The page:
7. Wrt to possible magnificaction, close-up lenses are the worst option. But they have a few advantages, as Jim mentioned. Extension tubes aren't necessarily better in this regard, and keeping the lens further off the film plane than it's designed for decreases image quality, too.
    A macro lens gets you 1:2 or larger magnification, and a "real" one is optimised for the macro range. Using a lens in reversed position gives you extreme magnification and a number of interesting problems. (E.g. DOF of 0.05mm, and how do you light a subject if your lens is 1cm away from it?) Btw there is a reverse adapter for EOS lenses that maintains diaphragm control: this one.
    Richard, wrt to zoom lenses with a macro range: that's just an extended focussing helicoid. As I mentioned above, every lens is designed for an optimal distance; normal lenses for infinity (or 5-50m), macro lenses for close distances. With very few exceptions, zooms belong to the former group, and their image quality in the macro range is downright bad. If chromatic aberration and coma don't kill them, field curvature definitely will.
     
  8. Tamron and Sigma do 70-300mm and when the macro switch is enabled, it lets you focus 0.95cm from the subject and gives you a 1:2 macro ratio.
    Richard, according to the specs in the B&H listings for the lenses you listed, yes, those lenses get you to 1/2 lifesize (when used at 300mm), but they only focus as close as 3.1 ft/ 37.4". If you were 0.95cm (that's less than 1/2 inch) from the subject, your lens would probably be blocking out your light.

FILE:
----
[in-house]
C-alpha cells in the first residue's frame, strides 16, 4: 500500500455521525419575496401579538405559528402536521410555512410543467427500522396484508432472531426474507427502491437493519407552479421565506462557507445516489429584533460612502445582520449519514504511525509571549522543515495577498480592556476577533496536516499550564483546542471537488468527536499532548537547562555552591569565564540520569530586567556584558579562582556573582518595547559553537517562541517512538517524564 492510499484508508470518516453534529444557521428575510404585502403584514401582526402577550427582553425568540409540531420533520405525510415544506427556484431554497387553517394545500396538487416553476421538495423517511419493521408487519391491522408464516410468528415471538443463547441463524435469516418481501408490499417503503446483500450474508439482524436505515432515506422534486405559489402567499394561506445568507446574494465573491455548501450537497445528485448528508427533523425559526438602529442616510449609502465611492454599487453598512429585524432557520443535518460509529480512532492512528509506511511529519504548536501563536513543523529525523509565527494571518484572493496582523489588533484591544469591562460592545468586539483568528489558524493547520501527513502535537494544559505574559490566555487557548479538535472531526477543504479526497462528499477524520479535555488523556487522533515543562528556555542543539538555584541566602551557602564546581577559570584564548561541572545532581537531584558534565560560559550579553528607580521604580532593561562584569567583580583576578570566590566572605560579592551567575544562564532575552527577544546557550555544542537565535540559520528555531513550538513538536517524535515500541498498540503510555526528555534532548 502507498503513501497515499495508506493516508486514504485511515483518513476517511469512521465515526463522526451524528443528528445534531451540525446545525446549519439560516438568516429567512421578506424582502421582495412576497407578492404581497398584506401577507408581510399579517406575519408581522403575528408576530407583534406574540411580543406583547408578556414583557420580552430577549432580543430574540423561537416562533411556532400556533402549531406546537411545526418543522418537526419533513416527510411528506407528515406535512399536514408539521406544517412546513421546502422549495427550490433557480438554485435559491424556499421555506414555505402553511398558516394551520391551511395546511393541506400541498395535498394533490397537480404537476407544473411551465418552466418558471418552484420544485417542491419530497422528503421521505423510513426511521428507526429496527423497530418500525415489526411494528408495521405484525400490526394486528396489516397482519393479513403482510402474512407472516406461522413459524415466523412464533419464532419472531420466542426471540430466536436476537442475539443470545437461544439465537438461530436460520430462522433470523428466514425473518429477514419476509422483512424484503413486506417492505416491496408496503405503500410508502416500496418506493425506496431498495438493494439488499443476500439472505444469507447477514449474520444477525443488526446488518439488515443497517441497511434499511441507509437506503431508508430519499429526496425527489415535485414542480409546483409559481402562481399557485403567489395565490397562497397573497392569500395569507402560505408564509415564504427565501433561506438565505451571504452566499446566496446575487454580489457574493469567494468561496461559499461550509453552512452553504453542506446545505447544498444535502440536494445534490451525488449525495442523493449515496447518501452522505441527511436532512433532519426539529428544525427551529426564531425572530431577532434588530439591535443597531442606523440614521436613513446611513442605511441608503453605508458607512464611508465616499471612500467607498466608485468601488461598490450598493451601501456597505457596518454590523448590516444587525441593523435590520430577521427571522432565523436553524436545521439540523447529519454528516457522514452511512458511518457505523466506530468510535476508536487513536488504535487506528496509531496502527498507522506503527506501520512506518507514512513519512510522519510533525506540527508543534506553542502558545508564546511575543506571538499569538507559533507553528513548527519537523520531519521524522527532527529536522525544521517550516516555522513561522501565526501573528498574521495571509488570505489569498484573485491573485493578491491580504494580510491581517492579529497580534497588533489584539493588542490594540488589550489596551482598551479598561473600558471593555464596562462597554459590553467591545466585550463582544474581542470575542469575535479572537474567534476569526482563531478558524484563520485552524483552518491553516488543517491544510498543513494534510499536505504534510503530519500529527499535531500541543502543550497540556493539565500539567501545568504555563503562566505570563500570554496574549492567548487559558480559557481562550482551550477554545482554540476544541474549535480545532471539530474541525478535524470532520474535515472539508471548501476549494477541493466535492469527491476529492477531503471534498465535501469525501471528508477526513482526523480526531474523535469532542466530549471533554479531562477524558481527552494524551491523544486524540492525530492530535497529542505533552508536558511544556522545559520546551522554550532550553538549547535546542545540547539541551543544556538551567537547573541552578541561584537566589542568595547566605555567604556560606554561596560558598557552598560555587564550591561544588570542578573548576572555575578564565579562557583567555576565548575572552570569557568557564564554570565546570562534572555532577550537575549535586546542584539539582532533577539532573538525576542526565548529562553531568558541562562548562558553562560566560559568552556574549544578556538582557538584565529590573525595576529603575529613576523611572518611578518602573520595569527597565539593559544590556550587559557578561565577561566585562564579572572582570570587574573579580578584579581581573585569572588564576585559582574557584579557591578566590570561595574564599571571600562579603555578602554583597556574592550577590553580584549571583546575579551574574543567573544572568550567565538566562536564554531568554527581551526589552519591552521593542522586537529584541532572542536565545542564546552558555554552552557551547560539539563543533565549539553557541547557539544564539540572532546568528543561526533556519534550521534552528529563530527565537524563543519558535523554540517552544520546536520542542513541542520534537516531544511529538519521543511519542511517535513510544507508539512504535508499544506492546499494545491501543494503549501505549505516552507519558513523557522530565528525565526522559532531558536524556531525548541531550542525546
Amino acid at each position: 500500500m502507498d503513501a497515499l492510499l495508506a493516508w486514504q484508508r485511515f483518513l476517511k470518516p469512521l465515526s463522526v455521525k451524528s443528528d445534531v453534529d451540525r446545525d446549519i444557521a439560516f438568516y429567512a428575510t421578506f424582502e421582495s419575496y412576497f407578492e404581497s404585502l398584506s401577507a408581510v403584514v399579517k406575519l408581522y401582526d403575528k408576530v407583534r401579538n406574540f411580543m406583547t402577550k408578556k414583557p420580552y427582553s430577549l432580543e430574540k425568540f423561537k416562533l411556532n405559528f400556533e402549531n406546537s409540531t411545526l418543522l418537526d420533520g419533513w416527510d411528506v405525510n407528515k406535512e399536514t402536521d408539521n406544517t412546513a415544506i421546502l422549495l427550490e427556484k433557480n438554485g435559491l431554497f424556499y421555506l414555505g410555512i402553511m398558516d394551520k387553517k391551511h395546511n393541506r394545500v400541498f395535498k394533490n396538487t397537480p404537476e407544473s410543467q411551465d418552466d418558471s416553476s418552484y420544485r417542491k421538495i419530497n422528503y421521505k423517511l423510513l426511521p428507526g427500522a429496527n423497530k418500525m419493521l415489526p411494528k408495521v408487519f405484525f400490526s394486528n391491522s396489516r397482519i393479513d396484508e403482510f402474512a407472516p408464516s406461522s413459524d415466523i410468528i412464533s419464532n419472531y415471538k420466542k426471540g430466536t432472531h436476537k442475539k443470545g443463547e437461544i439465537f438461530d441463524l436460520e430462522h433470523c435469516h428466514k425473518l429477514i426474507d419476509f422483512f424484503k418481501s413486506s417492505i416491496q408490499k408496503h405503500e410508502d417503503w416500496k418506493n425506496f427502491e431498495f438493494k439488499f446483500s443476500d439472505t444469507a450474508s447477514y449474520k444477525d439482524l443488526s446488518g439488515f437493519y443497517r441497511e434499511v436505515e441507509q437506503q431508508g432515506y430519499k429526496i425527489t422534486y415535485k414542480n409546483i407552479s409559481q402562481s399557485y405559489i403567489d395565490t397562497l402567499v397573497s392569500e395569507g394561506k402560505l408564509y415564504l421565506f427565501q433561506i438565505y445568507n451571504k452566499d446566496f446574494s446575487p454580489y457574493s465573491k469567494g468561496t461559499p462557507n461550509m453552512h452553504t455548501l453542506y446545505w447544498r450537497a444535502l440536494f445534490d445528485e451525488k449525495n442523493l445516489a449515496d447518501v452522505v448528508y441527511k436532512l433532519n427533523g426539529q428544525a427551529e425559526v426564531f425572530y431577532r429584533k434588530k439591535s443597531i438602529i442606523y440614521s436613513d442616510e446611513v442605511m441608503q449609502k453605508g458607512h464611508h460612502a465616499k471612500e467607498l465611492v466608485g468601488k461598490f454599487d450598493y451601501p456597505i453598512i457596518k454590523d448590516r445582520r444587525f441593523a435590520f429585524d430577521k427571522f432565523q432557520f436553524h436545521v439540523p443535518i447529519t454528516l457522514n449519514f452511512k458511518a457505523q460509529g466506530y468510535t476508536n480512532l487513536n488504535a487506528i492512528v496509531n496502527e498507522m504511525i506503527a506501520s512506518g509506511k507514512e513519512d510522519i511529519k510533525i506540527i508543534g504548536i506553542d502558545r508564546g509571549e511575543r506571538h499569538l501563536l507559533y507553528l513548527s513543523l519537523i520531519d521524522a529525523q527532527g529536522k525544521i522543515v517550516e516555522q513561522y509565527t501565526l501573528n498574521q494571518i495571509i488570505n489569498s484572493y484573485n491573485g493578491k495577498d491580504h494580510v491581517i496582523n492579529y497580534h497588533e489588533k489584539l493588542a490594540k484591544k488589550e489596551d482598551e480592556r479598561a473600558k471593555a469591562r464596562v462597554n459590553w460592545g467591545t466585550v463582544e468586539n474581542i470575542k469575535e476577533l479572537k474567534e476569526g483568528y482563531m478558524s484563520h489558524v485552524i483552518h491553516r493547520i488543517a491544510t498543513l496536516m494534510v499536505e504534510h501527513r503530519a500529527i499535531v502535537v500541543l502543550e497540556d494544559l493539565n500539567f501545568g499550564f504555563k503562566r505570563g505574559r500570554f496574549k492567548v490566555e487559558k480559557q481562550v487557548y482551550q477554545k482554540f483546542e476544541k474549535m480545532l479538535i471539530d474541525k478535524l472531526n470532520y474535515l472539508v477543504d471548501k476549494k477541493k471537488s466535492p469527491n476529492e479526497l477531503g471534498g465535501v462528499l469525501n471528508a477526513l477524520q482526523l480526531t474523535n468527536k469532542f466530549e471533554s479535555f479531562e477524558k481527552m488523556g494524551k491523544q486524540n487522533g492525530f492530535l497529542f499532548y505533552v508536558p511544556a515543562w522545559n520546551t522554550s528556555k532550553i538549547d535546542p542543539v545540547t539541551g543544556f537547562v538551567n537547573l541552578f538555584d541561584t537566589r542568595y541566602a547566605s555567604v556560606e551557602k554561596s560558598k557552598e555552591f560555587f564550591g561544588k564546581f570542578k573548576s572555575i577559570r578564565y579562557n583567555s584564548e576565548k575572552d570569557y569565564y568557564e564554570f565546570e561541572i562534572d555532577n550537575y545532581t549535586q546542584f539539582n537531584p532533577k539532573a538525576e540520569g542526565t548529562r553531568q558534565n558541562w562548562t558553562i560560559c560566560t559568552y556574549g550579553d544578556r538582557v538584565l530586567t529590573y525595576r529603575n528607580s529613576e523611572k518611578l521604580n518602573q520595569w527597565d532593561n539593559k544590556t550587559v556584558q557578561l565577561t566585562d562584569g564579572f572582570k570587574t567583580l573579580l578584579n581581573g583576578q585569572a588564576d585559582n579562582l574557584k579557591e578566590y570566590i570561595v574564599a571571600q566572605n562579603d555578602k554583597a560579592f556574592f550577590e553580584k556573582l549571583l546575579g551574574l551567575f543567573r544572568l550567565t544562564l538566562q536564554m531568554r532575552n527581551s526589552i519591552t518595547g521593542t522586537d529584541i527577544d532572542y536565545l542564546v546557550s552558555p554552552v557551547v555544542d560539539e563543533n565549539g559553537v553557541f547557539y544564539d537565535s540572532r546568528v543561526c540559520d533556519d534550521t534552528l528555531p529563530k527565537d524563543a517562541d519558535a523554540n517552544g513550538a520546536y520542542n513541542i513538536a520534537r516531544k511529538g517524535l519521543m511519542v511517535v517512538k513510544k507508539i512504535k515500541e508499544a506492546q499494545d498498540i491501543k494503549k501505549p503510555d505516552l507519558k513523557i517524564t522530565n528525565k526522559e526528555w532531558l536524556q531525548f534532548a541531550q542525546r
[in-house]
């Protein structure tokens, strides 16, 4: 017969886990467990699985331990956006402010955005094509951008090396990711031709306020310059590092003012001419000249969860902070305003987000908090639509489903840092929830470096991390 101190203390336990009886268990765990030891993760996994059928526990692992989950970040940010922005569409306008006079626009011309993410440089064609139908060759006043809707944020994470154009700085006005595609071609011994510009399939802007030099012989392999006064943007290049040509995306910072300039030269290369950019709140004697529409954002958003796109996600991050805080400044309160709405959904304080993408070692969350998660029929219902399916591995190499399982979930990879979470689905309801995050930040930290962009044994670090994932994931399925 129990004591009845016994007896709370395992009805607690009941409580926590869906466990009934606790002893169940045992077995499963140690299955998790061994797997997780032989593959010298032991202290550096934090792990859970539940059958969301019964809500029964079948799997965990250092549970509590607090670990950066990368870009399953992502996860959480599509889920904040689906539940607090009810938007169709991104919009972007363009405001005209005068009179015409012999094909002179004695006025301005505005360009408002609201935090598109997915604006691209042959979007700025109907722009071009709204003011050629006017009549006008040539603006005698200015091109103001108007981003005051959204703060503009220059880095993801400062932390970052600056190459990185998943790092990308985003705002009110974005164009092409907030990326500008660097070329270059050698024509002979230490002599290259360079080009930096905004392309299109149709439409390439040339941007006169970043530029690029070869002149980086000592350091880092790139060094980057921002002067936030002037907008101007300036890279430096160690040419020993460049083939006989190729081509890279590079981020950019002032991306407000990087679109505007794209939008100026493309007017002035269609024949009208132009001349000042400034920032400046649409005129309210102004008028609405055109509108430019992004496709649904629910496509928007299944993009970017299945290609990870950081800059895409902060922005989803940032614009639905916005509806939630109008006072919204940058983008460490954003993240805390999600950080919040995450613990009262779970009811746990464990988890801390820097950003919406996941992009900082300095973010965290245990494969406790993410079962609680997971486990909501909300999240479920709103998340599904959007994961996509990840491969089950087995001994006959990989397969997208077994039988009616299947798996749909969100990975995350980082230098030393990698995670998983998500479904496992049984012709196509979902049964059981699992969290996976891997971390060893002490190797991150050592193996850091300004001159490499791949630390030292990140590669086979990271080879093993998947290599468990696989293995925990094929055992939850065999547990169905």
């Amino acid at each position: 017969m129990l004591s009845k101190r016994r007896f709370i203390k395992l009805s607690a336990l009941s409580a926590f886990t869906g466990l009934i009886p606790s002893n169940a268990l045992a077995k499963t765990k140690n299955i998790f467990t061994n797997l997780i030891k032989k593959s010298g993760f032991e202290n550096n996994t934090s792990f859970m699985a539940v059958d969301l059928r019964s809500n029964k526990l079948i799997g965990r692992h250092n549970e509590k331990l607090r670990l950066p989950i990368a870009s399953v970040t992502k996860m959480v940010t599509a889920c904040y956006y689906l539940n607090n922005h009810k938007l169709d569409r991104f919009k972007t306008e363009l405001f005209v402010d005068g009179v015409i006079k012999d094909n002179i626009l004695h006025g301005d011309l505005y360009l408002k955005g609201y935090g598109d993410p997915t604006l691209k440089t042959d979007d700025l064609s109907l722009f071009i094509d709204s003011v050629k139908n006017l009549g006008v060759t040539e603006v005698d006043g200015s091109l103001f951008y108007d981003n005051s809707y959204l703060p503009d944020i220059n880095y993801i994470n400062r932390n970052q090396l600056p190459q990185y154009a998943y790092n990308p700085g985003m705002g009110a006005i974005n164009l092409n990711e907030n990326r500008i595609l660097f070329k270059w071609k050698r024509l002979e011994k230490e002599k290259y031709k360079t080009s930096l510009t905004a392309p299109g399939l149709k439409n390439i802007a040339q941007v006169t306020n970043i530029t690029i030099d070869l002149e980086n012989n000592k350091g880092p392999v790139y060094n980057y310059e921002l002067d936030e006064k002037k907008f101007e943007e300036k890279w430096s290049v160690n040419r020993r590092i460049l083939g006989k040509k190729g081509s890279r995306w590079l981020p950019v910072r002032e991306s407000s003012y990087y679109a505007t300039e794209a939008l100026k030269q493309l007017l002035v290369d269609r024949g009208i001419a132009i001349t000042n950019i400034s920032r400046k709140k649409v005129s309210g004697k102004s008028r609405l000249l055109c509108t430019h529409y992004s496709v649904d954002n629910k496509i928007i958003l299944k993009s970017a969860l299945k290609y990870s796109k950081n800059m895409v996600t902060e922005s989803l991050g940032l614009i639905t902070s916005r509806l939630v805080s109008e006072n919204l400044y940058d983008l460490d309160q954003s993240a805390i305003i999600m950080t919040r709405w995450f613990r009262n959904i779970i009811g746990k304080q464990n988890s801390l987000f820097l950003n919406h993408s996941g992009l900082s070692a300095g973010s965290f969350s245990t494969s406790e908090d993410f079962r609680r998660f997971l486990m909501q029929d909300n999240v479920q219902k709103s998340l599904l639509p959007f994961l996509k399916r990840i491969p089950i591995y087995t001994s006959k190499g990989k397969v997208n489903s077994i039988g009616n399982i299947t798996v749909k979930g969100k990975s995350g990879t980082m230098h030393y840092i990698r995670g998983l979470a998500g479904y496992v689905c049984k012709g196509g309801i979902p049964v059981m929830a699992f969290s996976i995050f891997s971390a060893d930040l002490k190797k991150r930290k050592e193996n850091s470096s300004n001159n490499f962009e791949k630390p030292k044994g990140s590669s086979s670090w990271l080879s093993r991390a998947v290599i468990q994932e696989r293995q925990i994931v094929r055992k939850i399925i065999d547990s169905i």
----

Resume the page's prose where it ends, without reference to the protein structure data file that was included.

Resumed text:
I have owned and used the EF 50mm macro lens, Vivitar 100mm macro lens, EOS extension tubes, Nikon 5T and 6T closeup lenses (62mm, but they don't vignette on the 67mm threads of a 70-200mm f4 L lens), and Novoflex (EOS) automatic bellows, and I only kept the 50mm macro and the closeup lenses. They are much more convenient and versatile for me than the tubes or bellows.
     
  9. Jesper, sorry, my answer really didn't address your needs.<p>With the 28-135mm IS lens you have, I would use extension tubes, and would buy a ProOptic set of three for about $85 at Adorama. Then you have the option of selling one or two that you find you don't really use, and bring down the cost of your closeup investment!<p>But because of light loss using the tubes, plan on using manual focus much of the time.
     
  10. "Wrt to possible magnificaction, close-up lenses are the worst option"

    I would not entirely agree, it depends on what type of closeup lenses you are talking about. There are the set of three lenses labeled +1, +2 etc that go for about $30, these give marginal results. Then there are the lenses like the Canon 250D/500D (but not the Canon 500) or Nikon 5T/6T which are high precision dual element lenses and give excellant results. I own and use both closeup lenses and extension tubes and the 100mm macro (sometimes even all three together!). For the 28-135 I would recommend the Canon 500D as the best start. I am not a fan of extension tubes on zooms because of the light loss and need to refocus if you zoom. And get a copy of John Shaws "Closeups in Nature"
     
  11. Jesper, don't be put off by comments on closeup lens. If you get a high quality one like Canon's or Nikon's you can get excellent results. As John Shaw has pointed out he doesn't leave home without one and has sold many photos taken with a 70-200 + closeup lens.
     
  12. Peter, I'm aware of that. I was just referring to maximum magnification--close-up lenses can't compete with reversing rings and loupe lenses, which lead you into the range of 2:1 and beyond. I have a Canon 500D in my gear bag, and I like it very much.